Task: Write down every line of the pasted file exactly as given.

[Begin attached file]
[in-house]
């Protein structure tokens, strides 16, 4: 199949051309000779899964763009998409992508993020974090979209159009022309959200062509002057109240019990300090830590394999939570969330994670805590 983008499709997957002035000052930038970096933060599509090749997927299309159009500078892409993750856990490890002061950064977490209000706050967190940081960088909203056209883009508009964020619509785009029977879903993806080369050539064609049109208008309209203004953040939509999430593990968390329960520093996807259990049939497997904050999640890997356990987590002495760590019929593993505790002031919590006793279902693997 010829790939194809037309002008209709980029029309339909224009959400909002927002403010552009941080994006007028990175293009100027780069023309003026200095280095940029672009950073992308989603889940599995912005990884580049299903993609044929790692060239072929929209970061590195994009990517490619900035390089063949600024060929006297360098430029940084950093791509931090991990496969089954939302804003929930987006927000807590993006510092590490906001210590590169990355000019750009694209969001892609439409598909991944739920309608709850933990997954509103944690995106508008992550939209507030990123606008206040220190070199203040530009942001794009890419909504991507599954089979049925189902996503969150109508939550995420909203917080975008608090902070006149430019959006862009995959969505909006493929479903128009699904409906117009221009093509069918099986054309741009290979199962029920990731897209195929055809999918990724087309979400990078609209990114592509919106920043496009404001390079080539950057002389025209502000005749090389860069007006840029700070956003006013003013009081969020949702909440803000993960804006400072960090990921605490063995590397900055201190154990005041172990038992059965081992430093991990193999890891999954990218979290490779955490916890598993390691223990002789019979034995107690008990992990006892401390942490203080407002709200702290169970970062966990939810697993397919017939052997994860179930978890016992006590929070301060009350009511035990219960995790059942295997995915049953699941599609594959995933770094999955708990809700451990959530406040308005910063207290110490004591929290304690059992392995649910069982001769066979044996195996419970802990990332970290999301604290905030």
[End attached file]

[in-house]
């Protein structure tokens, strides 16, 4: 199949051309000779899964763009998409992508993020974090979209159009022309959200062509002057109240019990300090830590394999939570969330994670805590 983008499709997957002035000052930038970096933060599509090749997927299309159009500078892409993750856990490890002061950064977490209000706050967190940081960088909203056209883009508009964020619509785009029977879903993806080369050539064609049109208008309209203004953040939509999430593990968390329960520093996807259990049939497997904050999640890997356990987590002495760590019929593993505790002031919590006793279902693997 010829790939194809037309002008209709980029029309339909224009959400909002927002403010552009941080994006007028990175293009100027780069023309003026200095280095940029672009950073992308989603889940599995912005990884580049299903993609044929790692060239072929929209970061590195994009990517490619900035390089063949600024060929006297360098430029940084950093791509931090991990496969089954939302804003929930987006927000807590993006510092590490906001210590590169990355000019750009694209969001892609439409598909991944739920309608709850933990997954509103944690995106508008992550939209507030990123606008206040220190070199203040530009942001794009890419909504991507599954089979049925189902996503969150109508939550995420909203917080975008608090902070006149430019959006862009995959969505909006493929479903128009699904409906117009221009093509069918099986054309741009290979199962029920990731897209195929055809999918990724087309979400990078609209990114592509919106920043496009404001390079080539950057002389025209502000005749090389860069007006840029700070956003006013003013009081969020949702909440803000993960804006400072960090990921605490063995590397900055201190154990005041172990038992059965081992430093991990193999890891999954990218979290490779955490916890598993390691223990002789019979034995107690008990992990006892401390942490203080407002709200702290169970970062966990939810697993397919017939052997994860179930978890016992006590929070301060009350009511035990219960995790059942295997995915049953699941599609594959995933770094999955708990809700451990959530406040308005910063207290110490004591929290304690059992392995649910069982001769066979044996195996419970802990990332970290999301604290905030």